OC film school still looking for a few good film makers

BREMERTON —Want to learn from an actor who has worked with the likes of Gene Hackman and Barbara Streisand? How about a screenwriter whose first script was optioned for $1 million, or a producer known for such films as “Olalla” (2015), “Le Marquis de la Croix” (2012) and “Bluebeard” (2012)?

There’s still time to enroll in the OC Film School at Olympic College. Students can work toward a bachelor of applied science in digital filmmaking, a new undergraduate degree program offered at OC. Email thagan@olympic.edu or call 360-475-7315.

In addition to experienced faculty, the OC Film School’s new home in the new College Instruction Center will feature a professional production studio with a sound stage, media production studio, editing suites, screening theater, production equipment, Mac computers with industry standard software, and prop and costume shops, according to the school.

Best of all, the OC Film School program is less expensive than other film schools, according to program founder Timothy Hagan.

Making a living

According to Hagan, the media market in the early 21st century is the equivalent of the regional theatre movement in the 1960s.

“It’s where the money is at,” he said in a previous Kitsap News Group story. “In the ’60s, it was all the corporations [movie studios]. The entry level is lower now thanks to the digital revolution.”

Without the corporate middlemen, it’s now possible for knowledgeable film makers to produce micro-budget films and then deal directly with audiences for their product.

A visionary and driving force behind the new program, Hagan said, “It’s a program whose time has come … Those who are talented can move ahead very quickly … Our program is designed with today’s film market in mind, where new media distribution platforms like Netflix, Amazon, Hulu and YouTube Red are seeing exponential growth.”

To help prepare students to make a living at their craft, Hagan said the program includes an emphasis on producing: “the business of show business: agreements, costs, contracts.”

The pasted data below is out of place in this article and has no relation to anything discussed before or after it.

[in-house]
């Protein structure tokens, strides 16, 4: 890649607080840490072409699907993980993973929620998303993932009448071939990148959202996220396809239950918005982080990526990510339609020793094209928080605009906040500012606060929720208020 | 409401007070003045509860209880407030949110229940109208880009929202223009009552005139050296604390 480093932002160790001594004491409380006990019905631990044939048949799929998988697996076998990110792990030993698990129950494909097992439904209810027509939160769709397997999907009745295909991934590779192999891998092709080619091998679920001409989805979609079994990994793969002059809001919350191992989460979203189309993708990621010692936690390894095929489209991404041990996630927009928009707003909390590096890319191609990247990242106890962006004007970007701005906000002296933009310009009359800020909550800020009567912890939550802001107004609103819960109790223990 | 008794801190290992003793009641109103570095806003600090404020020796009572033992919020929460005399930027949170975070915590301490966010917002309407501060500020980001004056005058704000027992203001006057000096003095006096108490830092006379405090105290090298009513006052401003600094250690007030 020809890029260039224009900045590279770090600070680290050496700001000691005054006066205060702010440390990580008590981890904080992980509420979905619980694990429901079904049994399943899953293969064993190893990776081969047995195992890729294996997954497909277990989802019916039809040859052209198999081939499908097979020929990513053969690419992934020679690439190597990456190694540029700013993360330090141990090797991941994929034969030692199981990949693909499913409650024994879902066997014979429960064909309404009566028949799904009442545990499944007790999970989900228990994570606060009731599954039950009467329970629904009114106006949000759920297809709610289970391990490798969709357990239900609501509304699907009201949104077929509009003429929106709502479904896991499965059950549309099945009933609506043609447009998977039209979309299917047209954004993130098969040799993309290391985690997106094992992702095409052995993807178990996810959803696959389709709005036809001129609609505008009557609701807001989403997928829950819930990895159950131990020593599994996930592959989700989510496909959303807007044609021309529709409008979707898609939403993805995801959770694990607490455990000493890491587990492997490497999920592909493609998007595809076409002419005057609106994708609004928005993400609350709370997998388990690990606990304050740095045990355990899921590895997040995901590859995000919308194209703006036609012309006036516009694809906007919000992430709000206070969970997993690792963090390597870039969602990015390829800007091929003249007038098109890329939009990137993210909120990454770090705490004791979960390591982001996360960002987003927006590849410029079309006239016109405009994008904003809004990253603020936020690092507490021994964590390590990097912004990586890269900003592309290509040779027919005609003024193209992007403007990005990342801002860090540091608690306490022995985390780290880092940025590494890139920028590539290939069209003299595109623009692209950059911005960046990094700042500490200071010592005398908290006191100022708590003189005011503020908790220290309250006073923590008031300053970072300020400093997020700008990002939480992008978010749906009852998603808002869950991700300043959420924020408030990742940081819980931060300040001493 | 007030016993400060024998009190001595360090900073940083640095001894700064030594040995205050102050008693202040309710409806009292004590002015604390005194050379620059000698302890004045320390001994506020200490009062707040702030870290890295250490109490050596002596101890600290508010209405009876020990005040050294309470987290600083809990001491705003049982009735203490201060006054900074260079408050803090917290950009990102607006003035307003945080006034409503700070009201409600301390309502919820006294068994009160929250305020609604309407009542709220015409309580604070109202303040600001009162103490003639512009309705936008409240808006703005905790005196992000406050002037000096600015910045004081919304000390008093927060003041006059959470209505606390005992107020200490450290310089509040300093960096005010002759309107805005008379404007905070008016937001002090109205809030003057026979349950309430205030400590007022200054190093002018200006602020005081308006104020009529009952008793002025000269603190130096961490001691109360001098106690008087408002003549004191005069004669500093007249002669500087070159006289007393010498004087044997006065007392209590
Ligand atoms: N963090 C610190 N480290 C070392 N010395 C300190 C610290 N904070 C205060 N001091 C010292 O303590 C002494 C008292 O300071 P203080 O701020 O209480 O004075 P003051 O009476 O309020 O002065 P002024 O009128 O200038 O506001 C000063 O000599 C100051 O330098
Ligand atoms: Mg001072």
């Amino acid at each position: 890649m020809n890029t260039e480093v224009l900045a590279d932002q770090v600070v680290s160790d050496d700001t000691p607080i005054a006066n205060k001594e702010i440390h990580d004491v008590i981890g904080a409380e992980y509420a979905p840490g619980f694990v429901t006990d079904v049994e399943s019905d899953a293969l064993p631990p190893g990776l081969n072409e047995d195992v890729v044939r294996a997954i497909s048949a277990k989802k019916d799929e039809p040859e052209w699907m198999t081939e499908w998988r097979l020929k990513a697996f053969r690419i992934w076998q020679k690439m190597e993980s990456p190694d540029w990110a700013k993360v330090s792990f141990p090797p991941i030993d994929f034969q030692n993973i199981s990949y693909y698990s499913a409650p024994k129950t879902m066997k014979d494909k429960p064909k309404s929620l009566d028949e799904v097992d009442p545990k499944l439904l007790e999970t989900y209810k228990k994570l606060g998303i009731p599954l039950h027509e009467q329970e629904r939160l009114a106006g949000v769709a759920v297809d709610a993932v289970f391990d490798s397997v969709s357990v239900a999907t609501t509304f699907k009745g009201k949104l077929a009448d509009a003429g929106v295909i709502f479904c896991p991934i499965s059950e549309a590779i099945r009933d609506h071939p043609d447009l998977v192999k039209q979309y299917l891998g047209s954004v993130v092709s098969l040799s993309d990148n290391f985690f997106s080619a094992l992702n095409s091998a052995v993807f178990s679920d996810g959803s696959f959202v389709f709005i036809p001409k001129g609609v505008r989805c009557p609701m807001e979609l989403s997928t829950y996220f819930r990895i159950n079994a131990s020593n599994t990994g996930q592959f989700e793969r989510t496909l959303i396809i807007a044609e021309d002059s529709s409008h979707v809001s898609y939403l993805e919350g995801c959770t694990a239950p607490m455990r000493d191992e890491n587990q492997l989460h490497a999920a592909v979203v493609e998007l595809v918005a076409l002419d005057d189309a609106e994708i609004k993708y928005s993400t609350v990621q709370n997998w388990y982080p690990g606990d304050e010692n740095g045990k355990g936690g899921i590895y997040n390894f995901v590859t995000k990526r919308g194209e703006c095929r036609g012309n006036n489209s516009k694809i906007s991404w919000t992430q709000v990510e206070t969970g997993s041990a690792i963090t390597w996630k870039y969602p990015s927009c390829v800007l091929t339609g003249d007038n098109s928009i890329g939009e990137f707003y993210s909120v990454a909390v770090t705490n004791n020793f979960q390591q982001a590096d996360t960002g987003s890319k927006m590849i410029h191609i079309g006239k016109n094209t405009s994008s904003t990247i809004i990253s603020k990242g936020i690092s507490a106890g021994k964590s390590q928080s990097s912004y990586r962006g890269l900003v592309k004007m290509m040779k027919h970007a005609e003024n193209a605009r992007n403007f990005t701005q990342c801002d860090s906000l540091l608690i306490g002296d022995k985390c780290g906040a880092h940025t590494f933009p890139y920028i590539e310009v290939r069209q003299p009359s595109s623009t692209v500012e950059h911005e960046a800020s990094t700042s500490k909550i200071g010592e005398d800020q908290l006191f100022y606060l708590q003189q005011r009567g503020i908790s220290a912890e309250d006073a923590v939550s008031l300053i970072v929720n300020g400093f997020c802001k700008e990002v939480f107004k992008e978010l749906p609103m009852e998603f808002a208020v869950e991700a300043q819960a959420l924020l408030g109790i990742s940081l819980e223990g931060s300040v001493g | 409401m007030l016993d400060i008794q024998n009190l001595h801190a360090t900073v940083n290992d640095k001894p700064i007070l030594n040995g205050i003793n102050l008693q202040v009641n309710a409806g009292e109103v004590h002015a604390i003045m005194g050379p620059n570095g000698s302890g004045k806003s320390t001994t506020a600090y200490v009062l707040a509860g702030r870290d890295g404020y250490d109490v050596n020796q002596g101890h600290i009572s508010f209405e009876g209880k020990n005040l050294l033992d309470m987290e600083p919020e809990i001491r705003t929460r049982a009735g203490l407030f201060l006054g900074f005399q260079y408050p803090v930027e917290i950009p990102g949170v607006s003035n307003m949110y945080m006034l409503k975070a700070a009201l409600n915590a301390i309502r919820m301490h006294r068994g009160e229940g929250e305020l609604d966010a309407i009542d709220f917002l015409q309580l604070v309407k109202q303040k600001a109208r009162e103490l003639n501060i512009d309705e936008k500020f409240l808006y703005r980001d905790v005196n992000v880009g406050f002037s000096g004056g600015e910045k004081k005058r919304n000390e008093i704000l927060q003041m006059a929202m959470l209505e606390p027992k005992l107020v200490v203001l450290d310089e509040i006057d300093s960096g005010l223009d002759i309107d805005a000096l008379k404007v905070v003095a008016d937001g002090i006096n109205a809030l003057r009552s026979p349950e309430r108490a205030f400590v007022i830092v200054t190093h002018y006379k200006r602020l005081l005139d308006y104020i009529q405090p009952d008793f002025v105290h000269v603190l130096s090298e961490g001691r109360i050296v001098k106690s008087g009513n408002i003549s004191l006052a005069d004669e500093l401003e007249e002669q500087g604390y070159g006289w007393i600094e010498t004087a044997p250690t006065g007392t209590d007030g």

Developing craftsmanship as a group art

The program emphasizes a holistic approach; students participate in all of the roles involved in film-making: producing, directing, designing, cinematography, editing and acting.

“The first day, we started a project,” student Nick Zacovic said. “You’re learning film language and theory with a camera in your hand,” unlike some film schools where students may spend the first two years learning theory before they can get behind a camera.

Jennifer O’Brien added, “The professors are trying to create a creative collective.”

Part of that creative collective is exposing students to the full range of responsibilities before they settle on a specialty. According to OC, students at other colleges and universities are required to pick an area of specialization, which limits their exposure to the other skill areas.

Teachers who can, do

The courses are taught by film professionals who have “been there and done that.”

Hagan has an MFA from the Yale School of Drama. He is a member of The Academy of Television Arts and Sciences, and guest starred in TV shows in the 1970s and ’80s. He has directed theater in New York and Los Angeles, worked in Hollywood as a screenwriter, and taught and built film programs at several public colleges and private conservatories before coming to OC in 2006.

Screenwriting and production professor Aaron Drane has an MFA in screenwriting from UCLA. His latest film, “The Charnel House,” premiered in theaters in October 2016 and is currently streaming on Netflix and Amazon Prime.

Born and raised in Bremerton, he moved to Hollywood to pursue a career in filmmaking. He sold three feature-length screenplays in different genres to 20th Century Fox, and wrote and produced the FEARnet web series “Fear Clinic.” Drane is a member of the Writers Guild and Producers Guild of America.

Professor of digital filmmaking Amy Hesketh has written, produced, directed, and acted in more than nine feature-length films. Her honors include the Reconocimiento Award for revitalizing the Bolivian cinema industry, according to her resumé.

It’s affordable

According to Hagan, the OC Film School is the most affordable program of its kind in the country. According to program materials, at $3,056 per year, the OC Film School is a bargain compared to other schools that can charge up to $35,000 a year. The OC film school features a “2+2 model,” where students first complete their associate degree then go on to enroll in the bachelor’s program.

— Terryl Asla is a reporter for Kitsap News Group. He can be reached at tasla@sound[publishing.com.

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